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An Artist’s Notebook of Sorts

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5 June 2024

gratuitous image

No. 5,890 (cartoon)

I want to regain your trust.

Really? Why?

So that I can abuse it again.

6 June 2024

Every Belief Is Wrong

The editors at the Washington Post are making amazing advances in easy-to-write fluff pieces, er, journalism. As I mentioned last month, their headline, Why some corals are better off dead, can easily be used as a template, i.e., Why [fill in the blank] are better off dead. And now they’ve done it again with, Nearly everything Americans believe about the economy is wrong.

Just use the formula Nearly everything [x] believes about [y] is wrong and you can have at least a millennium of daily articles that will literally write themselves with a simple computer program.

Nearly everything Azerbaijanis believe about absinthe is wrong.

See how easy that was? I wonder what the next formulaic piece will be. Maybe something like, Your biggest mistake with [x] is [y].

Stay tuned!

7 June 2024

Dorothy’s Final Advice

Dorothy was a ninety-four-year-old friend of a friend; I only met her once when she was literally on her deathbed. She reported that dying was boring, and advised me to cross the great divide before my ninetieth birthday.

I just learned she finally left us, so I’m taking her good advice and enjoying a big cheese omelet and huge glass of beer for lunch to help hasten my demise. Thanks, Dorothy!

8 June 2024

Positively No Negatives

For reasons I cannot begin to understand, Kids These Days are rejecting contemporary technologies and going back to life a couple of generations ago, such as vinyl records, darkroom photography, and horse-drawn carriages. (I made up the third example, but I won’t be surprised if that comes to pass soon.) I suspect one of the reasons is that they enjoy spending lots of money to enjoy relatively new experiences such as listening to music in twenty-minute blocks.

Apparently a lot got lost when analog photography skipped a generation; Kids These Days are treating prints from the photo lab as unique objects, as if they were Polaroid prints. According to reports from the few photo labs still in business; they’re abandoning or trashing their negatives; they consider them as disposable as the envelope containing the photographs. Why has it not occurred to them that the first print might not be the best possible iteration, or that someday they might want a second photograph from the same negative, possibly in a different size?

(I’ll ignore good litterature advice and answer my rhetorical question: I don’t know and I don’t care.)

I must admit that I do like aspects about making an edition of one, since I hallucinate that the practice suggests more of a concern about art than the mass production of a product.

I wonder if any artist has ever taken that to the logical extreme of creating a piece without telling anyone or documenting it, then abandoning it? If that happened, no one except the invisible artist would know. That’s much too pure for me, so I’ll continue my usual practice even at the risk of getting a rotator cuff injury.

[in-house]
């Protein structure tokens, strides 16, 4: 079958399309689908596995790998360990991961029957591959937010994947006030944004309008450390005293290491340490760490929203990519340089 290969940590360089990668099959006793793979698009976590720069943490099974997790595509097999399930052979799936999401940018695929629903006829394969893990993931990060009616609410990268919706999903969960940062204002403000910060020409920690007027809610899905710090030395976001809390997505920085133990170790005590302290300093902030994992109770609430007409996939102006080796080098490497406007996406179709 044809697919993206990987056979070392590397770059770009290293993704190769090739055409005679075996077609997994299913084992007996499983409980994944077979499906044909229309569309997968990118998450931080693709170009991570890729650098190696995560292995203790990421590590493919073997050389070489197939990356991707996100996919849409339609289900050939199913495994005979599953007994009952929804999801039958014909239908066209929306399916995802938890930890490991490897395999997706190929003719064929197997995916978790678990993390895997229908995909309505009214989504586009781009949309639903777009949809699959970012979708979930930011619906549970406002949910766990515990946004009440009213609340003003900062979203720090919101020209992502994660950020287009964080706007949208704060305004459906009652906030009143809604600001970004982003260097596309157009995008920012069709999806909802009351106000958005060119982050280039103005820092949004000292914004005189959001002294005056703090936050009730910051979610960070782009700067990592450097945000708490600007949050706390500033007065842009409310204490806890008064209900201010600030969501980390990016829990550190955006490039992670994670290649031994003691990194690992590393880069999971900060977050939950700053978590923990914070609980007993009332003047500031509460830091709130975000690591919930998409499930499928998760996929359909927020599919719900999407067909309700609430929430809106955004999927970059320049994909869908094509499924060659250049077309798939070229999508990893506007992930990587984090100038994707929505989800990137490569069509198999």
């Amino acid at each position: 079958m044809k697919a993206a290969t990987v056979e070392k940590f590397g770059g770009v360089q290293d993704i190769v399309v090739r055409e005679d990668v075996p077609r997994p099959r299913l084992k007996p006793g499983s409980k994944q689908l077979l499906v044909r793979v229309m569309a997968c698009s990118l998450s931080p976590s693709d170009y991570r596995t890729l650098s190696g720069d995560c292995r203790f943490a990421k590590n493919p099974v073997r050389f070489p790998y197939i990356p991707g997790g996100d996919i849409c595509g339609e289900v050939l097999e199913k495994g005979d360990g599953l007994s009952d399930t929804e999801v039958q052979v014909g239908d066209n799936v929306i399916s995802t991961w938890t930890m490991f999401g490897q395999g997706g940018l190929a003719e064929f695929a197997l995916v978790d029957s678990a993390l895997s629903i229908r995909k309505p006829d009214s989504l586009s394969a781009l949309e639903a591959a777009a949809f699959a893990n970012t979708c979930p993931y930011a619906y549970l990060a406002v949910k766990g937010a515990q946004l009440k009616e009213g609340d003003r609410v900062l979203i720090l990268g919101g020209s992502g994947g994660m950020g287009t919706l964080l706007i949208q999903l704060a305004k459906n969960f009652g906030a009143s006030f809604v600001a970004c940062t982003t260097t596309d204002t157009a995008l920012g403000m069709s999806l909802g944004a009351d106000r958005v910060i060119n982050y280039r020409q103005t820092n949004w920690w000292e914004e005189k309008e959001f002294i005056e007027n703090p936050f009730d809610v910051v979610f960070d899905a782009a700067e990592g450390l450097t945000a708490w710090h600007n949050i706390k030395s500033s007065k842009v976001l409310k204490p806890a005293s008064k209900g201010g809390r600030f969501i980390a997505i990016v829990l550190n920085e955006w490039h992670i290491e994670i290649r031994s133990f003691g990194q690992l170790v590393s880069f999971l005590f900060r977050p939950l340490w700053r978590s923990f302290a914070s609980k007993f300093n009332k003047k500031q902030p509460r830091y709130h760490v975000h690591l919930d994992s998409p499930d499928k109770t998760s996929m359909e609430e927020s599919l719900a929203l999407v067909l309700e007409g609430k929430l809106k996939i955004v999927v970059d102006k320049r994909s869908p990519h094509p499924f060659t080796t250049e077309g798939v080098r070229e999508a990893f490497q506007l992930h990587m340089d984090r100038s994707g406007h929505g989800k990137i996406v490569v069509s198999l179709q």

9 June 2024

David Glenn Rinehart, War Correspondent

Koreans are launching aerial assaults from both sides of the de facto border, but the relentless salvos and barrages have yet to injure anyone. If you want to have a war, I think the Koreans are showing us a progressive way forward.

The current battlefield strategy appears to be plagiarized from an unpublished Monty Python sketch. Respected Comrade Kim Jong Un, North Korea’s cartoonish dictator, launched the offensive by bombarding South Korea with ...

... wait for it ...

... attack balloons carrying bags of human excrement.

The South Koreans retaliated by sending military balloons north with a payload of aural excrement (recordings of popular music). None of the perfunctory news reports I’ve read have explained why balloons from the north drift south and vice-versa, so I may want to investigate this.

I wanted to be a war photographer when I was a teenager, but later abandoned the stupid idea when I barely evolved into less of an idiot. But now I’m reconsidering that option again, perhaps suggesting that I’ve reverted to being more of an idiot.

I can see it now: there I am, in camo fatigues wearing an oversized helmet with PRESS emblazoned across the front and back in large, red letters, with Leicas and Nikons hanging from my neck. I’m sitting in a comfortable chaise lounge just south of the Korean Demilitarized Zone with a small kimchi buffet and large bottles of maekju and soju waiting to document the next horrific onslaught.

David Glenn Rinehart, war correspondent, that’s me!

10 June 2024

gratuitous image

Ten Hundred Hours (Bucatino no. 15 and Butter Sundial Proof of Concept)

While contemplating a slender length of Bucatino no. 15 on the patio, I wondered what I could do with its shadow. Right about then, a popular song from forty-some years ago unfestered itself from the bowels of my memory and I recalled the lyrics.

Does anybody really know what time it is?
Does anybody really care?

That’s the improbable explanation of what led me to create, Ten Hundred Hours (Bucatino no. 15 and Butter Sundial Proof of Concept).

Coming next weak: more of the same.


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©2024 David Glenn Rinehart

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